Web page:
• SEEK – App for phone and tablet that identifies photographic observations of plants and animals (suggested use with preschool to elementary students). “Use the power of image recognition technology to identify the plants and animals all around you. Earn badges for seeing different types of birds, amphibians, plants, and fungi and participate in monthly observation challenges with Our Planet on Netflix.” Simply point your phone at any living thing. Activity Suggestion: Download the app and identify/observe every species of flower, insect, backyard weed you can find – then you are doing a bioblitz (inventory) of your own backyard!
    https://apps.apple.com/seek – (you will need to create an account first – video tutorials are available)
  • Herp Mapper – Download the app to identify the reptiles and amphibians in your area. Upload to observations and contribute to the wider scientific community!
    https://www.herpmapper.org/
  • Arbor Day Foundation Tree Identification – Helps citizens in identifying trees in the Midwest.
    https://www.arborday.org/trees/whattree/
  • Wildflower Identification – Wildflower Identification using the color of flower and number of petals.
    http://www.missouriplants.com

UPDATE: AMI Conference 2020

After a lengthy discussion, surveying our AMI members, and working with the executive board, the AMI 2020 Conference Committee has decided to postpone this year’s conference. The committee would like to express our sincere gratitude to the northwest Missouri committee in allowing us to move our conference to 2021. Please SAVE THE DATE for the 2021 AMI Conference to be held at Lake of the Ozarks September 19th – September 23rd, 2021! We cannot wait to see all of your smiling faces when we can meet again!

Although a conference will not be held in 2020, AMI does plan to continue with awards and scholarships. If you or someone you know is deserving of an award or scholarship, please visit our webpage https://www.mointerp.net/awards-scholarships/ to find the scholarship and award forms. We are working on ways to virtually honor award and scholarship recipients this year as well as other opportunities for AMI members to socialize and gain continuing education, so please stay tuned for more information.

POSTPONED: AMI Conference 2020

CLICK HERE FOR AN UPDATED ANNOUNCEMENT.


Good Afternoon,

At our committee meeting this afternoon, the members were all in consensus to postpone the AMI Conference that was to be held at Lake of the Ozarks this coming September 2020.  The committee has made the decision after discussing survey results, personal thoughts, and reviewing the AMI Board’s e-mails from last week. The committee also decided to maintain the same committee and job duties and we will meet this September to discuss next year and rearrange as needed.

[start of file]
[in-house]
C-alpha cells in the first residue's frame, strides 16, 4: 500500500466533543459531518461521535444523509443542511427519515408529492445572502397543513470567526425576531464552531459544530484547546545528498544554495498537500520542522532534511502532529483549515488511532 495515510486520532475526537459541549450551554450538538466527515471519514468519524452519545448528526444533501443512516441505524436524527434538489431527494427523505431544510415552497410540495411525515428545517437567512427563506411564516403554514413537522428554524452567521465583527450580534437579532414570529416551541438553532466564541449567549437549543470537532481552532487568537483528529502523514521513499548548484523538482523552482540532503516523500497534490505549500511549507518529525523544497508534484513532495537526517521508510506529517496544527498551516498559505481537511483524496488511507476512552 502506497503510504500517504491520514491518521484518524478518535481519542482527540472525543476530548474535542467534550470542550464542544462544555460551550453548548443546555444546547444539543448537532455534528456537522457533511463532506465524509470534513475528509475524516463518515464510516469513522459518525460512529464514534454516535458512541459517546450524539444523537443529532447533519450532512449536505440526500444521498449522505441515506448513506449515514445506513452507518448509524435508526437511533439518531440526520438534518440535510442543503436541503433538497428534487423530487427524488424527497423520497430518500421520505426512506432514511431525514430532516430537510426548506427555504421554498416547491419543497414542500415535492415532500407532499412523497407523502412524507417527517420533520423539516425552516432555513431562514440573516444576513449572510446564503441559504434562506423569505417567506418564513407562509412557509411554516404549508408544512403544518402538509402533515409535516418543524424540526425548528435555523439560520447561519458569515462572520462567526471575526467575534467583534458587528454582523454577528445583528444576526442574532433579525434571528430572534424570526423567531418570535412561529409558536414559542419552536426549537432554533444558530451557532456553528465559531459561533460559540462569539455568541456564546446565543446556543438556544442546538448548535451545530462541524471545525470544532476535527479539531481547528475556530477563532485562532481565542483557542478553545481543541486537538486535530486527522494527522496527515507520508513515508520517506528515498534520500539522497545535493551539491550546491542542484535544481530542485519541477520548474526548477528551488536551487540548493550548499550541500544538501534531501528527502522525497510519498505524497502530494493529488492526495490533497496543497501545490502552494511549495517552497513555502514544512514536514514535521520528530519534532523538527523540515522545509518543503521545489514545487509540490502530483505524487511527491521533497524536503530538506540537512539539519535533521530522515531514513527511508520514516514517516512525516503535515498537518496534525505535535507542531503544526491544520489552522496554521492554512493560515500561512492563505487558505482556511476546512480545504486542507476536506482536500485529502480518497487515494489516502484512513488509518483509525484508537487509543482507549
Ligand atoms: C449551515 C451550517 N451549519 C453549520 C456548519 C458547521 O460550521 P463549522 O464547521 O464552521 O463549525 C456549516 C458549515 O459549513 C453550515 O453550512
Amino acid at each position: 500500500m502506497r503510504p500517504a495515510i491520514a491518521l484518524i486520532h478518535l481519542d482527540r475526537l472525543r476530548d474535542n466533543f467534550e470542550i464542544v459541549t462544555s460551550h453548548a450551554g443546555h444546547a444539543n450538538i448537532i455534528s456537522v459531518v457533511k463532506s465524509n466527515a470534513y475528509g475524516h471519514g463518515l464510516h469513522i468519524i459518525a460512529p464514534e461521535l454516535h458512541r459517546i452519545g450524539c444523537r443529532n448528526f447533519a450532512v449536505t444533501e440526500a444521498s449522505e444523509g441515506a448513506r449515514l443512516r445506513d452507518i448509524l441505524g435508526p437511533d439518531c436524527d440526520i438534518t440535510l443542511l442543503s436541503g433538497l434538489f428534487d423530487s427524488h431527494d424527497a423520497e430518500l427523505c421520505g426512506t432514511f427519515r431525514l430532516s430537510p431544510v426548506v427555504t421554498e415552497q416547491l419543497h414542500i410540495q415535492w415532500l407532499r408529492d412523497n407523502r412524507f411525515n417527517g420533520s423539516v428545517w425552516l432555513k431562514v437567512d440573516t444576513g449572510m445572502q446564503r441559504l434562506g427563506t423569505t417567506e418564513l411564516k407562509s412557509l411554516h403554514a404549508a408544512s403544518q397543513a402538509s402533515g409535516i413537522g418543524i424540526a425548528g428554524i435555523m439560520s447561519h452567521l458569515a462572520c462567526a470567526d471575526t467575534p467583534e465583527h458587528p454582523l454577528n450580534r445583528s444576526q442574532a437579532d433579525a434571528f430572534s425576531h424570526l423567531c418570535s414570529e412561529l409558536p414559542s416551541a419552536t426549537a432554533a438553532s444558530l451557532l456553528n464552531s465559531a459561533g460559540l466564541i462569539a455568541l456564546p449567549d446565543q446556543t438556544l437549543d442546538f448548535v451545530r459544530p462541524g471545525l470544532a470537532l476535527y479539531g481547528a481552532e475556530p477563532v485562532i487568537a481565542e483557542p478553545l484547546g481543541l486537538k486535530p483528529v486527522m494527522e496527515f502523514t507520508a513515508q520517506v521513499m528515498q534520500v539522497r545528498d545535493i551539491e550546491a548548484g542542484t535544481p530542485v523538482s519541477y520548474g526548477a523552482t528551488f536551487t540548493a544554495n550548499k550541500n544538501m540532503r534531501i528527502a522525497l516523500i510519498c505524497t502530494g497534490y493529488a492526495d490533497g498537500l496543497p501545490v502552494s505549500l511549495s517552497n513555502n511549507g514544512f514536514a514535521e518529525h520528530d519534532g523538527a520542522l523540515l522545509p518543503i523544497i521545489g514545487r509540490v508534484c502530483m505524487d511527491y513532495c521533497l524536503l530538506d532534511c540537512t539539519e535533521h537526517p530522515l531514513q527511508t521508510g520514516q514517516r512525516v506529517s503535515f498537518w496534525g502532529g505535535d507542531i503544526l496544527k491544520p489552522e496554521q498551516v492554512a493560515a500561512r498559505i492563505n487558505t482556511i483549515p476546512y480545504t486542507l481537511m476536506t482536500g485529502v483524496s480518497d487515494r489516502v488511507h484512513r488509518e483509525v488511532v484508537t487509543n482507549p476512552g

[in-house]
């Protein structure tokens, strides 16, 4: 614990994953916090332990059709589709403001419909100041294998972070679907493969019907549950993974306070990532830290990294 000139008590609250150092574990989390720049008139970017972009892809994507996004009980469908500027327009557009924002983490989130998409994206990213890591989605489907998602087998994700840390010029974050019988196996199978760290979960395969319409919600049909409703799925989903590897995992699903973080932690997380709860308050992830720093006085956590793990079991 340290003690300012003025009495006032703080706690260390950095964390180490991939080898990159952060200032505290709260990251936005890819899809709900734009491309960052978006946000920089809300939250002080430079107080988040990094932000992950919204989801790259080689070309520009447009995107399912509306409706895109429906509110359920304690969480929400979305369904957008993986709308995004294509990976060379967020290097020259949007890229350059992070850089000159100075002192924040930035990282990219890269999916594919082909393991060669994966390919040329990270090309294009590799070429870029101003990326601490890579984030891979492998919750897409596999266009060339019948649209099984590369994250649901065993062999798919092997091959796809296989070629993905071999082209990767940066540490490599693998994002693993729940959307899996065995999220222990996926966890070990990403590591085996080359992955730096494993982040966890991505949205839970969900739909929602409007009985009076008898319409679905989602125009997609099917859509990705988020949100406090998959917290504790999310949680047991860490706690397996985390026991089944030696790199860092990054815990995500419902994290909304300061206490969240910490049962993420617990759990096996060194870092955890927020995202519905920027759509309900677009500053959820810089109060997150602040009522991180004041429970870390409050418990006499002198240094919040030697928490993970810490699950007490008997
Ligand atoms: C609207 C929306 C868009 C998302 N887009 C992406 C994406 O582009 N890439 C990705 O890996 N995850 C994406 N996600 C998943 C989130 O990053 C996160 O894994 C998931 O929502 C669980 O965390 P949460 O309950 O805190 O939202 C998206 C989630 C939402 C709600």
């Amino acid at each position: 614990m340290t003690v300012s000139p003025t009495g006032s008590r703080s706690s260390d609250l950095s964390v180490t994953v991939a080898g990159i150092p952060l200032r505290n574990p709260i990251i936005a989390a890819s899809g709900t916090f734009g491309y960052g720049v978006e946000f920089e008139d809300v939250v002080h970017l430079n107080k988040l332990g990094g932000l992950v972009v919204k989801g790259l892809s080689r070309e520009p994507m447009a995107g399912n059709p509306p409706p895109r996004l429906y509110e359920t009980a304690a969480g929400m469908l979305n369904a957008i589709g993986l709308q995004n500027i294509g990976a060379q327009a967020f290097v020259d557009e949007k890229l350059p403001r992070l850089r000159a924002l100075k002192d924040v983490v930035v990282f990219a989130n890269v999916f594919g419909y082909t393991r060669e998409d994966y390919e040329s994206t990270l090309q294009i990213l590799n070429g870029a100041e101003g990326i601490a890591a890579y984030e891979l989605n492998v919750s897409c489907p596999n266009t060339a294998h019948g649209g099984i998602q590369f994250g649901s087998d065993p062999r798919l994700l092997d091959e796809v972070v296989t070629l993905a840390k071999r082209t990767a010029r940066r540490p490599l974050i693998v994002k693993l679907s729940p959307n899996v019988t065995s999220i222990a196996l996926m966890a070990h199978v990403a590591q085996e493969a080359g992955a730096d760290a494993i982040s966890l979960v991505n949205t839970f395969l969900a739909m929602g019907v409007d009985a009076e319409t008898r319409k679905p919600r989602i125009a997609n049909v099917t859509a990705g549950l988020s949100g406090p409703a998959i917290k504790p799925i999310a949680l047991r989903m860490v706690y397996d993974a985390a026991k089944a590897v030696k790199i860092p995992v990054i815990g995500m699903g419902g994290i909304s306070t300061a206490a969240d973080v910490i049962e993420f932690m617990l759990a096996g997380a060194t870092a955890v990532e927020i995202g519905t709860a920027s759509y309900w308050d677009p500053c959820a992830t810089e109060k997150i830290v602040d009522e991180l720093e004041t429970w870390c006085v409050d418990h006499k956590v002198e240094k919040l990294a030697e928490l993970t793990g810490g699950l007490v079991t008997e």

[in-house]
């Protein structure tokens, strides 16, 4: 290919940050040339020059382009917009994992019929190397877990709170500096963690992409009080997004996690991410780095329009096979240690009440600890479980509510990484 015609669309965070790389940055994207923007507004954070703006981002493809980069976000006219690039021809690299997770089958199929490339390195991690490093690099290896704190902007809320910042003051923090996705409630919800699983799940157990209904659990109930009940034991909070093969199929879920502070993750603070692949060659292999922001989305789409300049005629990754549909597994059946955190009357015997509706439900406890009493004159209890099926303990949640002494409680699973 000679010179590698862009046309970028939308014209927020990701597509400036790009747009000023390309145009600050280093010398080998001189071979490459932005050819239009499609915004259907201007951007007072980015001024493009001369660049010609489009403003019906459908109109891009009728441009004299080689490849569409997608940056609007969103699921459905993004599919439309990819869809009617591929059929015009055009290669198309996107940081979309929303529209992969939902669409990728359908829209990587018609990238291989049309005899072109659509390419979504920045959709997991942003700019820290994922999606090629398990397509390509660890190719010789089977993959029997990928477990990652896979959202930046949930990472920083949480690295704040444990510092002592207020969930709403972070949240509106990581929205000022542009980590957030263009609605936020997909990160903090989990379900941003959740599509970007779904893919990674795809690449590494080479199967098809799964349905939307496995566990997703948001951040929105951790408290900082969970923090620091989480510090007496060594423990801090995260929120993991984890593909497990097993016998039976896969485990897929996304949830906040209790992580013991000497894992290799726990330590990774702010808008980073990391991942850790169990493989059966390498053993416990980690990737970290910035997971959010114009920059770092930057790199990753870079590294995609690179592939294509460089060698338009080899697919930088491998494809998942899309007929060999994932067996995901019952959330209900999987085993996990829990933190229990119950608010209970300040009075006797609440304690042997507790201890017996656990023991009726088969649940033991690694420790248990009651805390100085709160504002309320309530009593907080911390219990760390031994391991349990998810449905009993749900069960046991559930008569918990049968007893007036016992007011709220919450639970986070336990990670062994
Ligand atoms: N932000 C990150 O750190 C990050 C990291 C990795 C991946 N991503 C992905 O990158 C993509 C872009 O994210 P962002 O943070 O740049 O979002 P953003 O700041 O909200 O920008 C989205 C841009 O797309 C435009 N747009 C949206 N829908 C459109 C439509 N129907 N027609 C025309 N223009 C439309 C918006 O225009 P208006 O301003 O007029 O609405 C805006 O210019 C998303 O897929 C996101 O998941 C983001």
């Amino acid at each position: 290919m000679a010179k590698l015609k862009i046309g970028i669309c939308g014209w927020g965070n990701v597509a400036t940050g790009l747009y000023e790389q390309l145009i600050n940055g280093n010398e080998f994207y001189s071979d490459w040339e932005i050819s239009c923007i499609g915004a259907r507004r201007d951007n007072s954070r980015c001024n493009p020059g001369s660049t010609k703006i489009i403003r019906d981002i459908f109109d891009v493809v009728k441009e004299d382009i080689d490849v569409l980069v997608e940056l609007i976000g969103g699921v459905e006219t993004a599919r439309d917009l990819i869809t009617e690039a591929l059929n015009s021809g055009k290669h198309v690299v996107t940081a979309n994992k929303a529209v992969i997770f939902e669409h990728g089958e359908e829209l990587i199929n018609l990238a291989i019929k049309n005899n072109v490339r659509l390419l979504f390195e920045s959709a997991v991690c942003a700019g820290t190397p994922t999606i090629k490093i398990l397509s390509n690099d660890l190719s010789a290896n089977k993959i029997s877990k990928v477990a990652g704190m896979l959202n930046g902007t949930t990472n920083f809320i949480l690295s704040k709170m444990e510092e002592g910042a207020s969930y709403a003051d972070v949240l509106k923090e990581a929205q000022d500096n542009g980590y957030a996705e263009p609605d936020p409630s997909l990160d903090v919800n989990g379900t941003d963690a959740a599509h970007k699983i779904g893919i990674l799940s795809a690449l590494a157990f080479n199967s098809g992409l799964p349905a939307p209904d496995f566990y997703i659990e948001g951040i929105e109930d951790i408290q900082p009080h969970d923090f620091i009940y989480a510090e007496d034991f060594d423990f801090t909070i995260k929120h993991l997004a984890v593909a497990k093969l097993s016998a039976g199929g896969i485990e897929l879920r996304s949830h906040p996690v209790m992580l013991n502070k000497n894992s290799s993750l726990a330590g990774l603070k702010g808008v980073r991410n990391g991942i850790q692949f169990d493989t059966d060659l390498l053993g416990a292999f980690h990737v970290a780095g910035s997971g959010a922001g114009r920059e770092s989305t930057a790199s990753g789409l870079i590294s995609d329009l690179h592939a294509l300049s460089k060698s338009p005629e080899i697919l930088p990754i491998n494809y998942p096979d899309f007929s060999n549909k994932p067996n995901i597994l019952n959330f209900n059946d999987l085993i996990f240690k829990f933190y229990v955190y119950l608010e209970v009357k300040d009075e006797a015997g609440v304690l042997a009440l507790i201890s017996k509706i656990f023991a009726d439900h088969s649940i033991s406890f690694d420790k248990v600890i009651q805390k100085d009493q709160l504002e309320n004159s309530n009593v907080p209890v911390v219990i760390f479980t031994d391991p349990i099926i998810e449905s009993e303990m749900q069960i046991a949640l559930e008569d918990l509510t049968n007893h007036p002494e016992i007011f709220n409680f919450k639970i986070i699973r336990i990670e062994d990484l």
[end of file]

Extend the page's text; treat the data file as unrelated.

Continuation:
I will contact Lodge at Port Arrowhead and let them know our decision and see if we can get dates secured for next September 2021.

We did brainstorm ideas for virtual webinars through the year and Kendra will be bringing ideas to the board for discussion.  Amber will be scheduling and hosting social hours as well through a web platform.

Thank you for your support and please pass on to those who need to be aware of the change.

A Message from the AMI President

As we all know these are difficult times for our members and for people around the world. Many of us are reeling from the rapid changes in our home and work lives. For many of our interpreters, this may result in temporary loss of income or job. These are trying times but I know that we are a resourceful bunch who are capable of helping people see our sites in new lights – I urge you to find this inner light for yourself during this time. Although we cannot surround ourselves with interested guests, we can still help our friends and families through this time with our skills. Help them see the light at the end of the tunnel, there is one. we may have to slog through the dark for a long time before we reach it but knowing that the light is there can help us keep going.

We, interpreters, have ways to be social in our isolation, if you use social media please check out these pages:

AMI Facebook Page

NAI Region 6 Facebook Page

NAI Facebook Page

I also highly suggest this article from the Cornell Lab of Ornithology. Even if you aren’t a bird person it might help you think creatively for ways to handle this time.

There is some upcoming AMI business that will need to be handled in the near future, look for emails soon! If you need us to email you at a different address due to changes in work email availability please let us know and we will handle that.

Sincerely,

Jordanya Raos

AMI President